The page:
he laws of a narrow priesthood, and hedged about by a superstitious religion which even laid down rules for art?
For these reasons we know something of Egyptian art and nothing of Egyptian artists, and from all these influences it follows that Egyptian painting is little more than an illuminated alphabet or a child's picture-history. In the hieroglyphics, or writing characters of Egypt, it often occurs that small pictures of certain animals or other objects stand for whole words, and it appears that this idea was carried into Egyptian painting, which by this means became simply a picture chronicle, and never reached a point where it could be called truly artistic or a high art.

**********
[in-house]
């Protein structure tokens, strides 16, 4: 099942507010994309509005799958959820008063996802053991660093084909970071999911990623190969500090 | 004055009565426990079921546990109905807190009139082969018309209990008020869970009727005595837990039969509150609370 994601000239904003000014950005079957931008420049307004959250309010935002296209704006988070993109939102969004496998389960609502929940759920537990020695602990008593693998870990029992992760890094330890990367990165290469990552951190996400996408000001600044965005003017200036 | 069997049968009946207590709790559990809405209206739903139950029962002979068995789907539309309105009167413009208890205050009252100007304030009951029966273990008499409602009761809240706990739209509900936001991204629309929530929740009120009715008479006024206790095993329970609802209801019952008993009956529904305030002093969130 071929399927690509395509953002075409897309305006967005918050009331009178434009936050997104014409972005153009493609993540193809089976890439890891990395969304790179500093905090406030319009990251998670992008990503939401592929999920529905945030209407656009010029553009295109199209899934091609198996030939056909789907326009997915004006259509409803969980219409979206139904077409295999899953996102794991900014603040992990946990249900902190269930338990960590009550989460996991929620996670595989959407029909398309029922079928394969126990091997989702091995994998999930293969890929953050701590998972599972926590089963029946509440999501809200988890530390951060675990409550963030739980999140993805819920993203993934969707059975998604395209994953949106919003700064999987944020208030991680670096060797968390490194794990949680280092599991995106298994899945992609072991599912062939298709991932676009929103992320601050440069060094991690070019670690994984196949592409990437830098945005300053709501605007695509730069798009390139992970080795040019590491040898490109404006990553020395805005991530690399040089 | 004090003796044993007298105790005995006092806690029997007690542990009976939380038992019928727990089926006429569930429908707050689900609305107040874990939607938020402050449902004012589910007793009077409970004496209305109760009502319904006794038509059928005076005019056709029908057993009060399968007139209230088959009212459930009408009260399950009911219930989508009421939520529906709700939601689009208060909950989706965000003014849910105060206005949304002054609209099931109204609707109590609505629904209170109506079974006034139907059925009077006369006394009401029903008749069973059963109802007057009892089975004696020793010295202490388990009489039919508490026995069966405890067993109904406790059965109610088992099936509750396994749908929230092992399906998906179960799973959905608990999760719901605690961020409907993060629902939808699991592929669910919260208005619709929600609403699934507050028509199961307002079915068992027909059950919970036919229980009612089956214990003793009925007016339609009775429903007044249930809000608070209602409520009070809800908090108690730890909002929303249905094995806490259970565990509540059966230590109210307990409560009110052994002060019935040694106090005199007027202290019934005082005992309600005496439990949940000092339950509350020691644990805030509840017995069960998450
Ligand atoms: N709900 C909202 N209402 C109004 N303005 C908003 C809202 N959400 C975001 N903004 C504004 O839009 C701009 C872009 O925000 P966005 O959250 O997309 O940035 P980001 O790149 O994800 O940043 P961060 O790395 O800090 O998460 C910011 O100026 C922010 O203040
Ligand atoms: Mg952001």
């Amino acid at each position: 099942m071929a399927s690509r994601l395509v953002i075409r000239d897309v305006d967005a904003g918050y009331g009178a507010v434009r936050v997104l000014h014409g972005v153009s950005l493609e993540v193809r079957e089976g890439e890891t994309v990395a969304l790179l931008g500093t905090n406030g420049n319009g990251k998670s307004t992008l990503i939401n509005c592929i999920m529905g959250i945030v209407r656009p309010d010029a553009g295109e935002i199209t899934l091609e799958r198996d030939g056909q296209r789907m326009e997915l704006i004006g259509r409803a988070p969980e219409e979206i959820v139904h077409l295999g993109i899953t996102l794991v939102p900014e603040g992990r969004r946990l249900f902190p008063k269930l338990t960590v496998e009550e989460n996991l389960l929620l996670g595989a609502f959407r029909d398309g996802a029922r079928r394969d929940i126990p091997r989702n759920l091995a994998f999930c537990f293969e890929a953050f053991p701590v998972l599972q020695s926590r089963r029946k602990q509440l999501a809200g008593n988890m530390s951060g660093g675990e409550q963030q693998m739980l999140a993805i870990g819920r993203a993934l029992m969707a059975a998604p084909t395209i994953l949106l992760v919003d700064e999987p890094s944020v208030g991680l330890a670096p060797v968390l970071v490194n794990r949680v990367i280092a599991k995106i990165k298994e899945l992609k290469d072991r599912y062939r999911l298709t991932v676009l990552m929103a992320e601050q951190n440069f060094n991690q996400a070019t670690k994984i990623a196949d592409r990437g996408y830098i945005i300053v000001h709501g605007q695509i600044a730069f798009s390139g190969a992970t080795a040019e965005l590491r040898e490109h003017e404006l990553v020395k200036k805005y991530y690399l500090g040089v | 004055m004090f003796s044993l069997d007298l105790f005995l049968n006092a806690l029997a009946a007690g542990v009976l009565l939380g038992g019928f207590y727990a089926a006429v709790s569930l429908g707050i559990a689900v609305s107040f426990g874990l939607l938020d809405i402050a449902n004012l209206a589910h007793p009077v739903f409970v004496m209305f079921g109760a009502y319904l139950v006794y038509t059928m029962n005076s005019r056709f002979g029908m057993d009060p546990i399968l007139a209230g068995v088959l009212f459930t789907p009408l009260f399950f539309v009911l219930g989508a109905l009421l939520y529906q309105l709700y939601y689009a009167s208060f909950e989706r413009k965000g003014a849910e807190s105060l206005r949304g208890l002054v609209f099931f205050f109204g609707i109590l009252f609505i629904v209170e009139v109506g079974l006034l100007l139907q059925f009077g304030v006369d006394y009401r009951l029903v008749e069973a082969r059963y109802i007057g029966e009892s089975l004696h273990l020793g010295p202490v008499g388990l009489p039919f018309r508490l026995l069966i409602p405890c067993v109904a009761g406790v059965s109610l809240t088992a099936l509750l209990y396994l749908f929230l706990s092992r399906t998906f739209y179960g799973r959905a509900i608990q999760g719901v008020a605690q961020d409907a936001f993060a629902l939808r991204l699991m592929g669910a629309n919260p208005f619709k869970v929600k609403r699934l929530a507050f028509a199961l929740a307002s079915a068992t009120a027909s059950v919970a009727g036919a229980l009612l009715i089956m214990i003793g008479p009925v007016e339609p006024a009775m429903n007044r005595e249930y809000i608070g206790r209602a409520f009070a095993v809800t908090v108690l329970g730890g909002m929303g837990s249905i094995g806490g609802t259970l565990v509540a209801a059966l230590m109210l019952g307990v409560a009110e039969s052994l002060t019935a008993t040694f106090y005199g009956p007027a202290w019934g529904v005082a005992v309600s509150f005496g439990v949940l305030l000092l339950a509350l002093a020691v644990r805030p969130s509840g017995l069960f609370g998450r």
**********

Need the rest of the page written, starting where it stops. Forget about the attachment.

The remains of Assyrian painting are so few that they scarcely serve any other purpose than to prove that the Assyrians were accustomed to decorate their walls with pictures. Sometimes the walls were prepared with plaster, and the designs were painted on that; in other cases the painting was done upon the